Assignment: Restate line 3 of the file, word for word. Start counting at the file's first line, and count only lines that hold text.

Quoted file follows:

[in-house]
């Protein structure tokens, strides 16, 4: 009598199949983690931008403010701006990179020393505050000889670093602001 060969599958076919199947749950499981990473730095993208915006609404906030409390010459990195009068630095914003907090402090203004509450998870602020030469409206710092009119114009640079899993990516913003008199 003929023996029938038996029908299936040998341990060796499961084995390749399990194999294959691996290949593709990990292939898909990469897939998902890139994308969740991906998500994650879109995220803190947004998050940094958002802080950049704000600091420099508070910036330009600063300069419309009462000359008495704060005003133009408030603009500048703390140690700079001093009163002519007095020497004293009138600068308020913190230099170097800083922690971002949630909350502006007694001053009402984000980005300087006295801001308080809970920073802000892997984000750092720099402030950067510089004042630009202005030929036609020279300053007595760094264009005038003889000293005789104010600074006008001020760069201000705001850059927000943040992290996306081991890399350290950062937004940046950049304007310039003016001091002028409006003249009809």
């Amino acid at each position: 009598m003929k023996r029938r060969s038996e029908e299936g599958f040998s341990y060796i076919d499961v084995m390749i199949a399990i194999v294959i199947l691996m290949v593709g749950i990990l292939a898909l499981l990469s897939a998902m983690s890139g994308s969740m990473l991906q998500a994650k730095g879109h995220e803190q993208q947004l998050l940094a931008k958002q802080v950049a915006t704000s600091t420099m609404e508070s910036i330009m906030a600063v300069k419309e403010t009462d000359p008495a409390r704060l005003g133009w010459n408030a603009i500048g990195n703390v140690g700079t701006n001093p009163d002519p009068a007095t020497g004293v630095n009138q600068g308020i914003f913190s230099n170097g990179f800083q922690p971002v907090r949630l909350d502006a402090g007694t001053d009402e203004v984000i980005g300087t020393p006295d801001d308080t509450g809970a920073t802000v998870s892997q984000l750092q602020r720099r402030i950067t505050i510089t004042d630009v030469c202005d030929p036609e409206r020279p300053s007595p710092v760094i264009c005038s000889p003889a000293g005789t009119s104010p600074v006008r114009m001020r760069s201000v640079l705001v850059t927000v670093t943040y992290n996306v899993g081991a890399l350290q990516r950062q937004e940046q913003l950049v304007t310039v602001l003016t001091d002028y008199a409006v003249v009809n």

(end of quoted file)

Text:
């Amino acid at each position: 009598m003929k023996r029938r060969s038996e029908e299936g599958f040998s341990y060796i076919d499961v084995m390749i199949a399990i194999v294959i199947l691996m290949v593709g749950i990990l292939a898909l499981l990469s897939a998902m983690s890139g994308s969740m990473l991906q998500a994650k730095g879109h995220e803190q993208q947004l998050l940094a931008k958002q802080v950049a915006t704000s600091t420099m609404e508070s910036i330009m906030a600063v300069k419309e403010t009462d000359p008495a409390r704060l005003g133009w010459n408030a603009i500048g990195n703390v140690g700079t701006n001093p009163d002519p009068a007095t020497g004293v630095n009138q600068g308020i914003f913190s230099n170097g990179f800083q922690p971002v907090r949630l909350d502006a402090g007694t001053d009402e203004v984000i980005g300087t020393p006295d801001d308080t509450g809970a920073t802000v998870s892997q984000l750092q602020r720099r402030i950067t505050i510089t004042d630009v030469c202005d030929p036609e409206r020279p300053s007595p710092v760094i264009c005038s000889p003889a000293g005789t009119s104010p600074v006008r114009m001020r760069s201000v640079l705001v850059t927000v670093t943040y992290n996306v899993g081991a890399l350290q990516r950062q937004e940046q913003l950049v304007t310039v602001l003016t001091d002028y008199a409006v003249v009809n």